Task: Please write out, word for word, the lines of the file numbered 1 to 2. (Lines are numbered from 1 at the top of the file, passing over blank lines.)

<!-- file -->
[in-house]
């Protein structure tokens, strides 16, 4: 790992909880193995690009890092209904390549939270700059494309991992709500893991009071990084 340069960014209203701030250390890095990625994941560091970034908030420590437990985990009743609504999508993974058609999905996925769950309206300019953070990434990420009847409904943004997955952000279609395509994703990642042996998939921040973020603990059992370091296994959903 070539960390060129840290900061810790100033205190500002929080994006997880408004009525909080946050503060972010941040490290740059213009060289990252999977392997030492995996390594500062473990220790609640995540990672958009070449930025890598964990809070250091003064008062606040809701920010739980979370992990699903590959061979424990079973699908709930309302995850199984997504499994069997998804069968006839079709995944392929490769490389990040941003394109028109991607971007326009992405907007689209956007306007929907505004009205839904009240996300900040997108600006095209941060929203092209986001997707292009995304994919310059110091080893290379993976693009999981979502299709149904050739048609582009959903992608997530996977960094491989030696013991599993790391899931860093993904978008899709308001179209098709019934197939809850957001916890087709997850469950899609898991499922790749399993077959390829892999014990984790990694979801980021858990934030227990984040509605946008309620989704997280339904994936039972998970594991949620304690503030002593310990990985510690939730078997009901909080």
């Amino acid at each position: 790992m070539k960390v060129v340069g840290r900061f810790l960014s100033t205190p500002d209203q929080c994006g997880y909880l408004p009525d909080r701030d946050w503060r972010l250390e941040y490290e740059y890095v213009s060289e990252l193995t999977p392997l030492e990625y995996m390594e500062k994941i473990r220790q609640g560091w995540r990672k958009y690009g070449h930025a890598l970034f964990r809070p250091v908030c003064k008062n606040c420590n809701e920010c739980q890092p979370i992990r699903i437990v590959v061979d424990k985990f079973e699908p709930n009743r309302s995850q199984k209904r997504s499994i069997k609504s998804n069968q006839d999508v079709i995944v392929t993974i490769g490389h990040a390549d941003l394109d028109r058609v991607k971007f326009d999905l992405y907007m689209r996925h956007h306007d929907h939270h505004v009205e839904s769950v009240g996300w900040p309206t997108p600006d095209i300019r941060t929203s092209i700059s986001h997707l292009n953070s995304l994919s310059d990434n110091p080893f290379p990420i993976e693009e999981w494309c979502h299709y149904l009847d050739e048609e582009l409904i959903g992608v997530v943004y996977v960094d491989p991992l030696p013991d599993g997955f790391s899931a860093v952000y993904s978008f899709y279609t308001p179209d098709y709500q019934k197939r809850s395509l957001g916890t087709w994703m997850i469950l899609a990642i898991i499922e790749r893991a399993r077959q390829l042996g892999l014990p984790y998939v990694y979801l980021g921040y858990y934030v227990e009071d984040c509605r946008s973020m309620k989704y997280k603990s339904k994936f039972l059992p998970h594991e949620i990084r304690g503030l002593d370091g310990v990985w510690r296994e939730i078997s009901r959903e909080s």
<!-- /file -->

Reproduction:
[in-house]
């Protein structure tokens, strides 16, 4: 790992909880193995690009890092209904390549939270700059494309991992709500893991009071990084 340069960014209203701030250390890095990625994941560091970034908030420590437990985990009743609504999508993974058609999905996925769950309206300019953070990434990420009847409904943004997955952000279609395509994703990642042996998939921040973020603990059992370091296994959903 070539960390060129840290900061810790100033205190500002929080994006997880408004009525909080946050503060972010941040490290740059213009060289990252999977392997030492995996390594500062473990220790609640995540990672958009070449930025890598964990809070250091003064008062606040809701920010739980979370992990699903590959061979424990079973699908709930309302995850199984997504499994069997998804069968006839079709995944392929490769490389990040941003394109028109991607971007326009992405907007689209956007306007929907505004009205839904009240996300900040997108600006095209941060929203092209986001997707292009995304994919310059110091080893290379993976693009999981979502299709149904050739048609582009959903992608997530996977960094491989030696013991599993790391899931860093993904978008899709308001179209098709019934197939809850957001916890087709997850469950899609898991499922790749399993077959390829892999014990984790990694979801980021858990934030227990984040509605946008309620989704997280339904994936039972998970594991949620304690503030002593310990990985510690939730078997009901909080």